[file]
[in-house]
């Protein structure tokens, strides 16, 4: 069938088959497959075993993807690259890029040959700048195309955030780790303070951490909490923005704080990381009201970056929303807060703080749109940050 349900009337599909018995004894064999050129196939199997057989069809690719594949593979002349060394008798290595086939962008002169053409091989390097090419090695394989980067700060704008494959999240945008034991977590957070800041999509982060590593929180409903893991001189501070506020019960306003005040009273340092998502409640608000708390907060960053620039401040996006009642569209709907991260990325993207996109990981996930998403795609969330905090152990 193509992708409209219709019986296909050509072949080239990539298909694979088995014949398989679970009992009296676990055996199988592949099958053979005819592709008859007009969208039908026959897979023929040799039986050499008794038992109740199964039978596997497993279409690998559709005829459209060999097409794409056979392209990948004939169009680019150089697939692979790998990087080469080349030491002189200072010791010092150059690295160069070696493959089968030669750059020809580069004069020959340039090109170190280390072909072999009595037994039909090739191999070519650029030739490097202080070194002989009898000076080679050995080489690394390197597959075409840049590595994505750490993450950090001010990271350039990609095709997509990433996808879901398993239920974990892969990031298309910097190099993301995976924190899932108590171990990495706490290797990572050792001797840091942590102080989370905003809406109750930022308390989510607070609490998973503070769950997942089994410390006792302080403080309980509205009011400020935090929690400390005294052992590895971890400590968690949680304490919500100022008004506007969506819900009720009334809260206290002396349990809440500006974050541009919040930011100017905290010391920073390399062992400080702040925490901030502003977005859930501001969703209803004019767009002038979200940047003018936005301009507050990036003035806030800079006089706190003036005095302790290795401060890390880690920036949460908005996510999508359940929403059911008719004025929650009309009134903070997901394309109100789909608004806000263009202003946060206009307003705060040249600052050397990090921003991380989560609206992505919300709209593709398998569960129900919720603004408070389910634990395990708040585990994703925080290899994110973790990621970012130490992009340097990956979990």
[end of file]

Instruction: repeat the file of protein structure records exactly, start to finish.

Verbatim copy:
[in-house]
């Protein structure tokens, strides 16, 4: 069938088959497959075993993807690259890029040959700048195309955030780790303070951490909490923005704080990381009201970056929303807060703080749109940050 349900009337599909018995004894064999050129196939199997057989069809690719594949593979002349060394008798290595086939962008002169053409091989390097090419090695394989980067700060704008494959999240945008034991977590957070800041999509982060590593929180409903893991001189501070506020019960306003005040009273340092998502409640608000708390907060960053620039401040996006009642569209709907991260990325993207996109990981996930998403795609969330905090152990 193509992708409209219709019986296909050509072949080239990539298909694979088995014949398989679970009992009296676990055996199988592949099958053979005819592709008859007009969208039908026959897979023929040799039986050499008794038992109740199964039978596997497993279409690998559709005829459209060999097409794409056979392209990948004939169009680019150089697939692979790998990087080469080349030491002189200072010791010092150059690295160069070696493959089968030669750059020809580069004069020959340039090109170190280390072909072999009595037994039909090739191999070519650029030739490097202080070194002989009898000076080679050995080489690394390197597959075409840049590595994505750490993450950090001010990271350039990609095709997509990433996808879901398993239920974990892969990031298309910097190099993301995976924190899932108590171990990495706490290797990572050792001797840091942590102080989370905003809406109750930022308390989510607070609490998973503070769950997942089994410390006792302080403080309980509205009011400020935090929690400390005294052992590895971890400590968690949680304490919500100022008004506007969506819900009720009334809260206290002396349990809440500006974050541009919040930011100017905290010391920073390399062992400080702040925490901030502003977005859930501001969703209803004019767009002038979200940047003018936005301009507050990036003035806030800079006089706190003036005095302790290795401060890390880690920036949460908005996510999508359940929403059911008719004025929650009309009134903070997901394309109100789909608004806000263009202003946060206009307003705060040249600052050397990090921003991380989560609206992505919300709209593709398998569960129900919720603004408070389910634990395990708040585990994703925080290899994110973790990621970012130490992009340097990956979990």